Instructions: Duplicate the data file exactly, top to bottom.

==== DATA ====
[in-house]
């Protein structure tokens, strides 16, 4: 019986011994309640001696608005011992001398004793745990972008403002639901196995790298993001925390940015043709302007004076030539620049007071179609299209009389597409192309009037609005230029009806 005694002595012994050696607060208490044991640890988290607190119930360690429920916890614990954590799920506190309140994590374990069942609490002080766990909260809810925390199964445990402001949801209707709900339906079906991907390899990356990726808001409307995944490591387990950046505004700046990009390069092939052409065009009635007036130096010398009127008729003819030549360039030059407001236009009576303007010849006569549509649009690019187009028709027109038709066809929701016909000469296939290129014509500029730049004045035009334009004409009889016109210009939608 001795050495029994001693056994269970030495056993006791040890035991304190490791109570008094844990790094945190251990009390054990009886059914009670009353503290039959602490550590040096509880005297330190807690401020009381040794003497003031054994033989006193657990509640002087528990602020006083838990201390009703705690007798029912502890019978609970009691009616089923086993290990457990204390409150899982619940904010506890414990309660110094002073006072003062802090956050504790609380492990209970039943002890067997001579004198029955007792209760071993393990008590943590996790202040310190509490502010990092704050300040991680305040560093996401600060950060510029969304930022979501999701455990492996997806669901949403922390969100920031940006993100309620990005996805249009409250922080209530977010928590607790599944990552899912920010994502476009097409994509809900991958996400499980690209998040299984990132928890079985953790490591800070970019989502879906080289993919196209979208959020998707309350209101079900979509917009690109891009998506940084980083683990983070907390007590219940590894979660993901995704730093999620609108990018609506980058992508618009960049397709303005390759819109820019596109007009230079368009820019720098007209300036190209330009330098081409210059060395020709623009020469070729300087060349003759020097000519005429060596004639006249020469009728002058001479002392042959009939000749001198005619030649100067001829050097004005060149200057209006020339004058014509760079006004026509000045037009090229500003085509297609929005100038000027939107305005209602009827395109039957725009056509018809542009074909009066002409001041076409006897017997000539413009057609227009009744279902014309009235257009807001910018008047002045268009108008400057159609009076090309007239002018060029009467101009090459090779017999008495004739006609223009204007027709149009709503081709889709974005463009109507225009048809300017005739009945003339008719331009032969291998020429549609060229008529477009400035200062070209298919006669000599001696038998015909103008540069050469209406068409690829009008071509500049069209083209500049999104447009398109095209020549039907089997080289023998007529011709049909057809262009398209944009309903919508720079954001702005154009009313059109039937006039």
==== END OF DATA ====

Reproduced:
[in-house]
């Protein structure tokens, strides 16, 4: 019986011994309640001696608005011992001398004793745990972008403002639901196995790298993001925390940015043709302007004076030539620049007071179609299209009389597409192309009037609005230029009806 005694002595012994050696607060208490044991640890988290607190119930360690429920916890614990954590799920506190309140994590374990069942609490002080766990909260809810925390199964445990402001949801209707709900339906079906991907390899990356990726808001409307995944490591387990950046505004700046990009390069092939052409065009009635007036130096010398009127008729003819030549360039030059407001236009009576303007010849006569549509649009690019187009028709027109038709066809929701016909000469296939290129014509500029730049004045035009334009004409009889016109210009939608 001795050495029994001693056994269970030495056993006791040890035991304190490791109570008094844990790094945190251990009390054990009886059914009670009353503290039959602490550590040096509880005297330190807690401020009381040794003497003031054994033989006193657990509640002087528990602020006083838990201390009703705690007798029912502890019978609970009691009616089923086993290990457990204390409150899982619940904010506890414990309660110094002073006072003062802090956050504790609380492990209970039943002890067997001579004198029955007792209760071993393990008590943590996790202040310190509490502010990092704050300040991680305040560093996401600060950060510029969304930022979501999701455990492996997806669901949403922390969100920031940006993100309620990005996805249009409250922080209530977010928590607790599944990552899912920010994502476009097409994509809900991958996400499980690209998040299984990132928890079985953790490591800070970019989502879906080289993919196209979208959020998707309350209101079900979509917009690109891009998506940084980083683990983070907390007590219940590894979660993901995704730093999620609108990018609506980058992508618009960049397709303005390759819109820019596109007009230079368009820019720098007209300036190209330009330098081409210059060395020709623009020469070729300087060349003759020097000519005429060596004639006249020469009728002058001479002392042959009939000749001198005619030649100067001829050097004005060149200057209006020339004058014509760079006004026509000045037009090229500003085509297609929005100038000027939107305005209602009827395109039957725009056509018809542009074909009066002409001041076409006897017997000539413009057609227009009744279902014309009235257009807001910018008047002045268009108008400057159609009076090309007239002018060029009467101009090459090779017999008495004739006609223009204007027709149009709503081709889709974005463009109507225009048809300017005739009945003339008719331009032969291998020429549609060229008529477009400035200062070209298919006669000599001696038998015909103008540069050469209406068409690829009008071509500049069209083209500049999104447009398109095209020549039907089997080289023998007529011709049909057809262009398209944009309903919508720079954001702005154009009313059109039937006039």